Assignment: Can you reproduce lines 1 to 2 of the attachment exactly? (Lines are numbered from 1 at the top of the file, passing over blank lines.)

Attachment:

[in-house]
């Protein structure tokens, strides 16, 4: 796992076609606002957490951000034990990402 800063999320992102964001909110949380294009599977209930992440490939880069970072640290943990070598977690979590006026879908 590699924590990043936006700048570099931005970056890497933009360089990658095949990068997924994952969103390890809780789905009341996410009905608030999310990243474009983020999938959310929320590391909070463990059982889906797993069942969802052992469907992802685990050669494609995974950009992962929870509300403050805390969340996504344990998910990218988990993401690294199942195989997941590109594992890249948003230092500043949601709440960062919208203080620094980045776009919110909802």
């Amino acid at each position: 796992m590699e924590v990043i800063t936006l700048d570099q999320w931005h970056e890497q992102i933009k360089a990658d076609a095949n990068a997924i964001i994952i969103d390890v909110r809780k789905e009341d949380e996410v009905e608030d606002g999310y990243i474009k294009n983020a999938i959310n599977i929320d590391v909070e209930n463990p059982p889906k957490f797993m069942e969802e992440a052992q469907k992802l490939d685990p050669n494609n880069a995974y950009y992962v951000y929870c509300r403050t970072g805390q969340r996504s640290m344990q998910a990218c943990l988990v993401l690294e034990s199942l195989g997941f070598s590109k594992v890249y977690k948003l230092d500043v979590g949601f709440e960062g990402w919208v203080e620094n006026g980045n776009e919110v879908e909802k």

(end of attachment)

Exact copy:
[in-house]
């Protein structure tokens, strides 16, 4: 796992076609606002957490951000034990990402 800063999320992102964001909110949380294009599977209930992440490939880069970072640290943990070598977690979590006026879908 590699924590990043936006700048570099931005970056890497933009360089990658095949990068997924994952969103390890809780789905009341996410009905608030999310990243474009983020999938959310929320590391909070463990059982889906797993069942969802052992469907992802685990050669494609995974950009992962929870509300403050805390969340996504344990998910990218988990993401690294199942195989997941590109594992890249948003230092500043949601709440960062919208203080620094980045776009919110909802």